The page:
Become a Member

Get access to more than 30 brands, premium video, exclusive content, events, mapping, and more.

Already have an account? Sign In

Become a Member

Get access to more than 30 brands, premium video, exclusive content, events, mapping, and more.

Already have an account? Sign In

Brands

People

Today’s NCAA Athletes: “This Generation Gives Me Hope”

Collegiate runners are increasingly flexing a different kind of muscle.

Get access to everything we publish when you sign up for Outside+.

Anna Cockrell is a gifted hurdler, but her career at the University of Southern California will also be remembered for how she used her platform—an example of a growing number of NCAA track and field athletes who are using their clout on campus to make a difference.

Cockrell, who’s been outspoken about her depression and the importance of mental health for all, also joined with other USC athletes to create the United Black Student-Athletes Association, which advocates for a more inclusive environment within the university’s athletics department. Among the group’s requests: including student-athletes in decisions about the pandemic and return to campus, recognizing that COVID-19 disproportionately affects the Black community.

RELATED: New Running Industry Diversity Coalition Pushes for Equity and Inclusion

“College athletes seem to be all in, critically thinking about their roles and responsibilities and the platforms that they have,” says Victoria Jackson, a sports historian and assistant professor at Arizona State University, who was the 2006 NCAA 10,000-meter champion.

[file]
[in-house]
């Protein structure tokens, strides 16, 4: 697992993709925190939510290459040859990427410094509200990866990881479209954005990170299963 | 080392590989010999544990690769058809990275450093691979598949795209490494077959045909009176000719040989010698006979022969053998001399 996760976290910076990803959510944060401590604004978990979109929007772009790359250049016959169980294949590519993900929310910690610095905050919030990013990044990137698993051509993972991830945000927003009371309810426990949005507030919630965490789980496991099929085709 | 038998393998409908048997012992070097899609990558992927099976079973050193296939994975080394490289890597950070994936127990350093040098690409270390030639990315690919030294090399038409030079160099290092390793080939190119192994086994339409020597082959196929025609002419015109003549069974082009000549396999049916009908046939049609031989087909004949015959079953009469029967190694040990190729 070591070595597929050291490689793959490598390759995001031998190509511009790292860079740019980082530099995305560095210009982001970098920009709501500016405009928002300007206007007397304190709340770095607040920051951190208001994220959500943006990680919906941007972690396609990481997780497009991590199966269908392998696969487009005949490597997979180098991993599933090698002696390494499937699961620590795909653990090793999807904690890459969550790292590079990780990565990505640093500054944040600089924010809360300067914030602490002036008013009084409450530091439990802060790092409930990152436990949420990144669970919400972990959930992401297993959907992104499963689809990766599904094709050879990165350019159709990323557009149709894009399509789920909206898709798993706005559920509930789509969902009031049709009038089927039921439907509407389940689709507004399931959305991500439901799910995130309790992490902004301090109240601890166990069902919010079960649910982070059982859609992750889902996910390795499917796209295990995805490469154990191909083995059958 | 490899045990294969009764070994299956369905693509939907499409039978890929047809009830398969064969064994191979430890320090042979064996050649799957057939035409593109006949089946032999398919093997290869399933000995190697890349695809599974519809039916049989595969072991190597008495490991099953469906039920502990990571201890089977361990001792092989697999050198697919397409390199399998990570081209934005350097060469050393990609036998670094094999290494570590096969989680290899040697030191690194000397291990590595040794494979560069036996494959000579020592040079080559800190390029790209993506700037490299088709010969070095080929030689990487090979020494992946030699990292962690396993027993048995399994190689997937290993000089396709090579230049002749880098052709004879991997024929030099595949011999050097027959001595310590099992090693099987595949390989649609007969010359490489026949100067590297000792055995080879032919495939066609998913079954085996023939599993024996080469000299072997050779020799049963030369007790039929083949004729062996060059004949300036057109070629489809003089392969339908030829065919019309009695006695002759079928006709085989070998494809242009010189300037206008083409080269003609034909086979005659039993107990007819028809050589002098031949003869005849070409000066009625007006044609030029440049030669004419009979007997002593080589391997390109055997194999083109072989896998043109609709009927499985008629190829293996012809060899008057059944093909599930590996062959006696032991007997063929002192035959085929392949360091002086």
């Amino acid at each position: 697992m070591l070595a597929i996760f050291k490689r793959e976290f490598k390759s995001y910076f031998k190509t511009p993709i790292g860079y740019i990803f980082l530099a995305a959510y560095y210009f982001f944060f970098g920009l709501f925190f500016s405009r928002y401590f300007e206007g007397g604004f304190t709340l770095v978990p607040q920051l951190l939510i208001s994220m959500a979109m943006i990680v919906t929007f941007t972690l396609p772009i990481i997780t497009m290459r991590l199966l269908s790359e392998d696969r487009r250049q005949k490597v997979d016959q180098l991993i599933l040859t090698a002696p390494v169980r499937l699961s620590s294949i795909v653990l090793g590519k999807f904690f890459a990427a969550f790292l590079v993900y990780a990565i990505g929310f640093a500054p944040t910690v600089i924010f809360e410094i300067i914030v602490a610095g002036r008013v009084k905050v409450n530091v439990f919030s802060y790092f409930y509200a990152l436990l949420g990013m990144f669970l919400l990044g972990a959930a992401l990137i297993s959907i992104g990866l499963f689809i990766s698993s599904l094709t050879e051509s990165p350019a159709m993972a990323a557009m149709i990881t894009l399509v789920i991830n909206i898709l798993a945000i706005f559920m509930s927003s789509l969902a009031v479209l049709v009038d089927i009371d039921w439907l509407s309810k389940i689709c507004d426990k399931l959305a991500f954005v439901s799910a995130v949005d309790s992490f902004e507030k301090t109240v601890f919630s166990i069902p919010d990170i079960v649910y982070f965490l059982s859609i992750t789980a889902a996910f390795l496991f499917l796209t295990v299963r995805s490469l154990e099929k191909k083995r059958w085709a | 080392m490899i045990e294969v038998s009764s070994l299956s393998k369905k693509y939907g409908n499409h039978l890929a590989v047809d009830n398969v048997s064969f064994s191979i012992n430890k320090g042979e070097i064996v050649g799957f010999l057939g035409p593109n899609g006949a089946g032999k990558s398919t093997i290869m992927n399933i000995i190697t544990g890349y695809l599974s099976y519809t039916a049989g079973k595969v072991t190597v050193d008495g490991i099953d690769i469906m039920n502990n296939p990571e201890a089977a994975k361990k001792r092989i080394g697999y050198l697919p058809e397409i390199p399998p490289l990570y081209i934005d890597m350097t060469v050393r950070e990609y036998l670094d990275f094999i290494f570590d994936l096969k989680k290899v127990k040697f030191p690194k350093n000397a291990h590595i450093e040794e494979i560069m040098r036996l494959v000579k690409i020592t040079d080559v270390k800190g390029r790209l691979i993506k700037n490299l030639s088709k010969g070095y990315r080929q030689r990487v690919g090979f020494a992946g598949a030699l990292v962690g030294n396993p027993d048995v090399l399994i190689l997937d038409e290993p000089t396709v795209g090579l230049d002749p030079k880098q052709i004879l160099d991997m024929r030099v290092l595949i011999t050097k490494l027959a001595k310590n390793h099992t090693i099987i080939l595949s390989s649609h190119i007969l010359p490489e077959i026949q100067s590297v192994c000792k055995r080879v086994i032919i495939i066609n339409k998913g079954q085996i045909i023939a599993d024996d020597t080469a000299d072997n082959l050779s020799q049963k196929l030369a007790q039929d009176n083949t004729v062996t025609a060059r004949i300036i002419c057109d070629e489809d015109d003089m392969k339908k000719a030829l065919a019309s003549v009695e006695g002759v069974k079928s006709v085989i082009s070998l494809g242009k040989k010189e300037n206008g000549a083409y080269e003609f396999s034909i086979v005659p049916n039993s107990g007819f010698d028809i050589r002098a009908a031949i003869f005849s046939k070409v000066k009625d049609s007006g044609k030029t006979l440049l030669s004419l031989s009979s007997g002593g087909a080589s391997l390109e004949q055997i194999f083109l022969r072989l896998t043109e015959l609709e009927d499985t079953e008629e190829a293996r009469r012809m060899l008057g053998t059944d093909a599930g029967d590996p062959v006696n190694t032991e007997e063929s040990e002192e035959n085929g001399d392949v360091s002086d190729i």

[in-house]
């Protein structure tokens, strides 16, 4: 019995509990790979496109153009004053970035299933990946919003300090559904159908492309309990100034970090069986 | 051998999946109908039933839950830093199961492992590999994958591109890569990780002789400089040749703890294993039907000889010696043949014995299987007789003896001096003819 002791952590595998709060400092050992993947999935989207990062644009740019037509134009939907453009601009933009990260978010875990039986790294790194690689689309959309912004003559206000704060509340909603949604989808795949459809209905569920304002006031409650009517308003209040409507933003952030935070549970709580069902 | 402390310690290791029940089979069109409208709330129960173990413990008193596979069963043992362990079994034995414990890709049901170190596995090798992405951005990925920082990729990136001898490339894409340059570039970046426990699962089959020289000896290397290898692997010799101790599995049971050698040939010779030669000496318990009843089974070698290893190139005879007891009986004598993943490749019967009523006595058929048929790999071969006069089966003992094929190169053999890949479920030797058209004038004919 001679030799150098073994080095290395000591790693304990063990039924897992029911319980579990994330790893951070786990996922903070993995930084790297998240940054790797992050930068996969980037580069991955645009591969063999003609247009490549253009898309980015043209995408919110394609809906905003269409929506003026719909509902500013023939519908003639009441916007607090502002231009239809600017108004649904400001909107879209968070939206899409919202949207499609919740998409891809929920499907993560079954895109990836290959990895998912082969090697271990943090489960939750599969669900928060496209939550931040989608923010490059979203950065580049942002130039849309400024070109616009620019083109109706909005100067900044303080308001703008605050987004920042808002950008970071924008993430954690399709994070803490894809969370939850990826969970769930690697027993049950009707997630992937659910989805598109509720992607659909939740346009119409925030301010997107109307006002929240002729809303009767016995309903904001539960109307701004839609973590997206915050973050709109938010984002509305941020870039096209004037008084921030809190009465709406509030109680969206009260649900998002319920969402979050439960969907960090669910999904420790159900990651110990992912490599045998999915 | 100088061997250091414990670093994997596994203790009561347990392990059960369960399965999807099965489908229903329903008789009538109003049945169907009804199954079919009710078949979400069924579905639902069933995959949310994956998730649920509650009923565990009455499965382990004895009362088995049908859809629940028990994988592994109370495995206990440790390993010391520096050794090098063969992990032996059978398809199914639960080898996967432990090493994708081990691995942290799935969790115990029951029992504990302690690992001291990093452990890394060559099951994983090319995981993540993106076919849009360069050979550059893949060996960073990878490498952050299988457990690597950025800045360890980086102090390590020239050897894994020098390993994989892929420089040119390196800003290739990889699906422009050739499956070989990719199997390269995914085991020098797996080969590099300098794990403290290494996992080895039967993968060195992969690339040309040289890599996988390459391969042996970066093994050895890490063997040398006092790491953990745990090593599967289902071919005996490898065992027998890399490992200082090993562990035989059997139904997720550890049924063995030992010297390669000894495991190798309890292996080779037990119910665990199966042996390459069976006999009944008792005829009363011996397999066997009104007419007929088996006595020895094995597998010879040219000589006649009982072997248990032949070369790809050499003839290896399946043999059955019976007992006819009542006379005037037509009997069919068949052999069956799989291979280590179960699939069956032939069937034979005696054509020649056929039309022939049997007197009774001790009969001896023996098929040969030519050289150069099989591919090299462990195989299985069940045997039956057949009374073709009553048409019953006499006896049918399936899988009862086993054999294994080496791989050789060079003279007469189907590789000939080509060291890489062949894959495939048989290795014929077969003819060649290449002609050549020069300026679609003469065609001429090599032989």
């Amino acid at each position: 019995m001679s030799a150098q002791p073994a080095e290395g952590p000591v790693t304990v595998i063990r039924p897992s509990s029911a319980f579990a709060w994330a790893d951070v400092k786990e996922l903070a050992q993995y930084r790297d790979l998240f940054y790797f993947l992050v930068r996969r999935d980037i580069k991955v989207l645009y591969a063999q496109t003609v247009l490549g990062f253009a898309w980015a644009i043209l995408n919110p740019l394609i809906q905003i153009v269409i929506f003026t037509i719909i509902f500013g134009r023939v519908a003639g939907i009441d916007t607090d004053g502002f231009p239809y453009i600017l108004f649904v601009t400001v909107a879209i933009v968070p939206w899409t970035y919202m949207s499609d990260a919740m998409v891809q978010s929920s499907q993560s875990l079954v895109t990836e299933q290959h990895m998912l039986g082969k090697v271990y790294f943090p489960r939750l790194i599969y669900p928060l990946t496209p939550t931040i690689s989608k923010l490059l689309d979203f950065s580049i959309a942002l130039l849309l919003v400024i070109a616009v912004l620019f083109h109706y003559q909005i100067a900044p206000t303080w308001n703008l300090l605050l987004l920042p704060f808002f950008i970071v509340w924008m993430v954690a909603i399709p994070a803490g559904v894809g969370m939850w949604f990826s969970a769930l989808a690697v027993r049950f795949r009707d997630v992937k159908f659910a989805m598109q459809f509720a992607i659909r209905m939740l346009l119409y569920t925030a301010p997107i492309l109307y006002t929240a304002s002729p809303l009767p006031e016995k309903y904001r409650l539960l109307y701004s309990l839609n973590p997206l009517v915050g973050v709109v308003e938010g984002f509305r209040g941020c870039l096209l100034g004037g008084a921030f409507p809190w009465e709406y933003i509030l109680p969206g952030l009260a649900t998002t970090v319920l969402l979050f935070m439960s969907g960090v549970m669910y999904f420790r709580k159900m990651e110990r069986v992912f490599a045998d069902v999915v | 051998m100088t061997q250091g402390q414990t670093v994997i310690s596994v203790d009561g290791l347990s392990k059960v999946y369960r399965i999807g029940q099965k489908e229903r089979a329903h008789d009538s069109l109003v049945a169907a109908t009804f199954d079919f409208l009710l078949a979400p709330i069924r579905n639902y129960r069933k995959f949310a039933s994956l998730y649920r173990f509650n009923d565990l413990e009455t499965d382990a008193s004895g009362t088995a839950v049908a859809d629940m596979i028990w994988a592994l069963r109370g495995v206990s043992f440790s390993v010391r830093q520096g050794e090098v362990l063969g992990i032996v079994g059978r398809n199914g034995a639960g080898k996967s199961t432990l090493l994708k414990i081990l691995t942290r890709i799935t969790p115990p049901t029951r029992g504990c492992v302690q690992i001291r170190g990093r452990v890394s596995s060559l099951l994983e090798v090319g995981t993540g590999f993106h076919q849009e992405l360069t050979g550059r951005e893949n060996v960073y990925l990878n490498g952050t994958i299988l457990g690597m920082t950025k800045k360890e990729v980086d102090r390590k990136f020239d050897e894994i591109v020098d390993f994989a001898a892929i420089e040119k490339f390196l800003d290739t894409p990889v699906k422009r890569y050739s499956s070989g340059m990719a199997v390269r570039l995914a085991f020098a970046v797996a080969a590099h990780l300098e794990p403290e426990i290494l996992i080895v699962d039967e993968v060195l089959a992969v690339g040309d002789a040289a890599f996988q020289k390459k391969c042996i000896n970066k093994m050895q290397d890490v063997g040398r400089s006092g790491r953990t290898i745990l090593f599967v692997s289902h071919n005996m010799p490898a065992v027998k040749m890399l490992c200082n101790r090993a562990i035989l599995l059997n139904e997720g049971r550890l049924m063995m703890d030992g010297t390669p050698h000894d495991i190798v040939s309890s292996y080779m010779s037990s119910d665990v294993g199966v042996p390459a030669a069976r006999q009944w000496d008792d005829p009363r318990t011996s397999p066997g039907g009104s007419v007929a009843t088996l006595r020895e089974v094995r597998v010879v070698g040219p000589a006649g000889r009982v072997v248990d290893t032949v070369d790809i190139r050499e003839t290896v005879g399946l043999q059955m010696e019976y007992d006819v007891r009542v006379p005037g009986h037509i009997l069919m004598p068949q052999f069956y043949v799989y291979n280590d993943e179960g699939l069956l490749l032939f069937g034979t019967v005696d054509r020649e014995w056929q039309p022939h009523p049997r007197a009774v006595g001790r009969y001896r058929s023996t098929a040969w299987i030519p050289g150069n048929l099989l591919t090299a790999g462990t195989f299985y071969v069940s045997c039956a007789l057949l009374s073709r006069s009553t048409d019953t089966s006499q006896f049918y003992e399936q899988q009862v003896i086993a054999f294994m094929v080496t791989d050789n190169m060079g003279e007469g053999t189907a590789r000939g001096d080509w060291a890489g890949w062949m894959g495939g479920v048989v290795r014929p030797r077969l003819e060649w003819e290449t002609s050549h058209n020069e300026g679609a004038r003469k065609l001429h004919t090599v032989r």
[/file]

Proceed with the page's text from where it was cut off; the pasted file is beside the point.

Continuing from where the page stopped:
The pandemic has spurred other athletes across the country to action, too. At the College of William & Mary, for example, the women’s track and field team said it would not represent the institution in competition until officials reinstated the men’s track and field program, which had been eliminated like several other programs across the country due to budget cuts.

“We will begin a campaign of passive resistance to the unfair practices and policies of the College’s administration, including the dishonest manner in which these decisions were arrived at,” the team wrote in a letter to officials.

Not long after, William & Mary reinstated the men’s team. Thanks in no small part to the women who used their collective voice.

“This gives me hope, for sure,” Jackson says. “This college generation gives me hope.”

This profile was first published in the Winter 2021 print issue of Women’s Running as part of “Women Who Lead: Power Women of 2021” which celebrates 25 women who are reshaping the running industry for the better. You can see the full list of honorees here.